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  • Archive for November, 2016

    Planting of new forests ‘major investment opportunity’

    2016 - 11.23

    There is a “strong financial case” for planting good quality, commercial forests ripe for investment, an industry body says.

    Tilhill’s latest Forest Market report 2016 recommends new productive forest planting in the UK.

    Forestry industry representatives and investors joined together at the launch of the report in London, where they heard there was a shortage of good quality, commercial forests and a financial case existed for creating new ones.

    “The UK timber processing industry is continuing to grow and develop as the forests, planted in the 1970’s and 1980’s mature,” said Jason Sinden of Tilhill.

    “However, the lack of more recent planting means that there will be a shortage of timber in around 20 years’ time.”

    “Given statistics showing that restocking of felled conifer crops is lagging behind the harvested area, we are at risk of losing productive forest area at a time when the demand for timber shows every sign of increasing,” said Fenning Welstead of John Clegg & Co.

    The report shows 79.19 million of forest properties was traded in 2016 – a drop from 2015’s record sales of 150 million.

    Shell to put $10bn into Brazil

    2016 - 11.21

    Energy giant Shell has announced it plans to invest $10 billion (8 billion) in Brazil over a five-year investment cycle in a sign of growing external confidence in the Latin American economy.

    The move, which could have a positive boost on Brazil’s forestry sector, will see Shell tap into the increased opportunities for foreign companies in the country’s oil industry.

    Already the largest foreign investor in Brazil, Shell plans to invest about 2 billion every year as it looks to double its global deep water production by the early 2020s. It will find the investment from the more than 30 billion in capital it already has deployed in Brazil.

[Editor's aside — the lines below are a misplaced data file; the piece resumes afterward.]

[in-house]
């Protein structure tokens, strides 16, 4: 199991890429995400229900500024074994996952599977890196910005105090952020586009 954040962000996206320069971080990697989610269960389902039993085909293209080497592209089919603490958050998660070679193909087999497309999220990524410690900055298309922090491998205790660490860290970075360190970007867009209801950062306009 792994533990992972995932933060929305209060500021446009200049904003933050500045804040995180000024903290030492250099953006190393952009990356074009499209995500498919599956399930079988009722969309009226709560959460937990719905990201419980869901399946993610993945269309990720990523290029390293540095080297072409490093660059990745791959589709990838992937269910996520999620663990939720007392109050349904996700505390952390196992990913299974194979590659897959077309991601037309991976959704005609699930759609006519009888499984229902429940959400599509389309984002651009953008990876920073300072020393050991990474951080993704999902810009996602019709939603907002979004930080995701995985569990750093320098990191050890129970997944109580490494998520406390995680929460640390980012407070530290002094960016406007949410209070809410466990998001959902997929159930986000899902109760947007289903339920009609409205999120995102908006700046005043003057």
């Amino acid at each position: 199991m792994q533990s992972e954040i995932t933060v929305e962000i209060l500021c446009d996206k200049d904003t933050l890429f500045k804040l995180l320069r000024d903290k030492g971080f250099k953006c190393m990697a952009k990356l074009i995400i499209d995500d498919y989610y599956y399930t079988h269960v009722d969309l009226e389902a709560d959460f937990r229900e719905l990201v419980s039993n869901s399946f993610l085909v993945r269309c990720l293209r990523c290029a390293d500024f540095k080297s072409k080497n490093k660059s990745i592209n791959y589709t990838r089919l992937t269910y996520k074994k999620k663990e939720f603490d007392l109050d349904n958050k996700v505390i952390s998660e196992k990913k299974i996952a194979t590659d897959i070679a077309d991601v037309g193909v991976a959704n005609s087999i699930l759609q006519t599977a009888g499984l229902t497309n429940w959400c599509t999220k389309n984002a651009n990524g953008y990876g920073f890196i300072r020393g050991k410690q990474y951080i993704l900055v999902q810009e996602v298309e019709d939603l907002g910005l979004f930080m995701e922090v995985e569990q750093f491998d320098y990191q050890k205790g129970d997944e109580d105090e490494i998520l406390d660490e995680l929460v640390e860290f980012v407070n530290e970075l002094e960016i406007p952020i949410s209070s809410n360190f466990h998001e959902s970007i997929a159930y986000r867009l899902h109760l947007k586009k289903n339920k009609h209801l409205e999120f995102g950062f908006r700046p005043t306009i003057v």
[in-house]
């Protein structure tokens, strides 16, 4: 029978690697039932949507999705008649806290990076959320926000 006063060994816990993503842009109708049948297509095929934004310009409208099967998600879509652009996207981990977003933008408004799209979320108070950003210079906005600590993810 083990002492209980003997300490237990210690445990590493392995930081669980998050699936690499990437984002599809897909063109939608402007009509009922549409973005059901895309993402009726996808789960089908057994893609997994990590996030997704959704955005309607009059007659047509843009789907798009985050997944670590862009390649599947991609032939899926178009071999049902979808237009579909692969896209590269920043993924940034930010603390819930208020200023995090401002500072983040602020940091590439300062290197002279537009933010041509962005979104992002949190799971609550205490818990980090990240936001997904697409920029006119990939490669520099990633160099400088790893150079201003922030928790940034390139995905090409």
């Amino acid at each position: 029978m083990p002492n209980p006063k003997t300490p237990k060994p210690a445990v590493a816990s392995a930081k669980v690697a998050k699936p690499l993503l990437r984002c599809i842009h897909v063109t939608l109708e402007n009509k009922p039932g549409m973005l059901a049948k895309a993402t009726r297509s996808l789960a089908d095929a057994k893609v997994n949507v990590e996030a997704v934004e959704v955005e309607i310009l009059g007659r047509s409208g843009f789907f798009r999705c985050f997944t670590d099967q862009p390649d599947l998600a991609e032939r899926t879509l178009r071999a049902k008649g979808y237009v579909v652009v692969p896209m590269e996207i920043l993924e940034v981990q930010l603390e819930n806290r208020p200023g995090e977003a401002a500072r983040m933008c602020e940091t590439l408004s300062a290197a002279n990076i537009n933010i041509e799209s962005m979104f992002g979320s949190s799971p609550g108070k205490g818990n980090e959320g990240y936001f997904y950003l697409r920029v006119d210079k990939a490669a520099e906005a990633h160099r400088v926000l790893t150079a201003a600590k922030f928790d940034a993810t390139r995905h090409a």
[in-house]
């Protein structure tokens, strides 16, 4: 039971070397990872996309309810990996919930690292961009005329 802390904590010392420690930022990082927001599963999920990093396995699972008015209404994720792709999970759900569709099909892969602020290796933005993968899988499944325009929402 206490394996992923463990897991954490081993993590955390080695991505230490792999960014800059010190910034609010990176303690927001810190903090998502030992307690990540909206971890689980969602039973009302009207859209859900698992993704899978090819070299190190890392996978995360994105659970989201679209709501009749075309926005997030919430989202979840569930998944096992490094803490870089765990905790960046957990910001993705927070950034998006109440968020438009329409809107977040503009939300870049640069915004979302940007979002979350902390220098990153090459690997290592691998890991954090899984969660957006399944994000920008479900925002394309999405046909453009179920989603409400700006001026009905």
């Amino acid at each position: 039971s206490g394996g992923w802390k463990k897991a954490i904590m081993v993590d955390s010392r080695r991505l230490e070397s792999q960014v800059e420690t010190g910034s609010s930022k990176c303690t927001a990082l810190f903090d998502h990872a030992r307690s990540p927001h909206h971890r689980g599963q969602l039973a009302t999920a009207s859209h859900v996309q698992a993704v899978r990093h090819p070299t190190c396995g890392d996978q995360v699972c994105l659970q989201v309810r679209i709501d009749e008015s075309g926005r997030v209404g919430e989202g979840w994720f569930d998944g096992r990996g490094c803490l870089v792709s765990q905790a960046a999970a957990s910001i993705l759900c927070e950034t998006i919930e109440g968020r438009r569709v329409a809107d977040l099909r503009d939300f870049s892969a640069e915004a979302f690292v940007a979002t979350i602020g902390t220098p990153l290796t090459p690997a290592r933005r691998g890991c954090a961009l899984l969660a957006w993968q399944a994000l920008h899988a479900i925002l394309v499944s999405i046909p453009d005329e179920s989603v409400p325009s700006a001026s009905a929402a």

Regulatory changes announced by Brazil’s government have allowed Shell to expand its deepwater oil and production work there. The firm has 5,500 energy stations in the country and, as a result of its takeover of BG Group earlier this year, owns a number of Brazil oil and gas assets.

    As a result of the investment, production from the company's deepwater portfolio is expected to rise from about 450,000 barrels per day to 900,000 barrels per day.

    "This was a good move by the government and it will open up opportunities for more players to invest in Brazil," Shell chief executive officer Ben van Beurden said.

    Brazil president shores up confidence after Trump elected

    2016 - 11.15

    Brazil’s president Michel Temer is attempting to bolster confidence in his ambitious reform package after the country’s currency plummeted following Donald Trump’s US election victory.

    Brazil’s currency was one of the worst hit in an emerging market sell-off sparked by the billionaire’s shock defeat of Hillary Clinton, the Financial Times reported, suffering a 7.3 per cent depreciation – its worst three-day loss against the dollar since 2008.

    At the weekend the Temer administration published a lengthy list of its claimed economic and social achievements since the incumbent president took power about six months ago.

    Following the impeachment of former president Dilma Rousseff in August, Brazil’s stock market and currency have spiked, but were hard hit following Mr Trump’s victory.

    “On May 12, at the start of the new government, financial market projections for gross domestic product in 2017 were for growth of 0.5 per cent. Now, after our economic measures, the previsions are for 1.2 per cent growth,” the Brazil government said.

    But analysts pointed to the real’s fall in the few day’s since Mr Trump’s win as a sign of vulnerability in external markets.

    “This is a reminder that the political backdrops in several countries are very uncertain, particularly in Brazil,” Neil Shearing, chief emerging markets economist at Capital Economics, told the FT.

    Mr Temer is pushing through fiscal reforms to help plug a budget deficit as his government attempts to pull Brazil out of one of its worst recessions.

    Take a look here if you’re interested in finding out more about investment opportunities in Brazil.

    Brazil ‘on right track’

    2016 - 11.15

    Brazil is making good progress in its attempt to drive itself out of one of its worst recessions but must open its economy if it is to achieve continued growth, the country’s top economists say.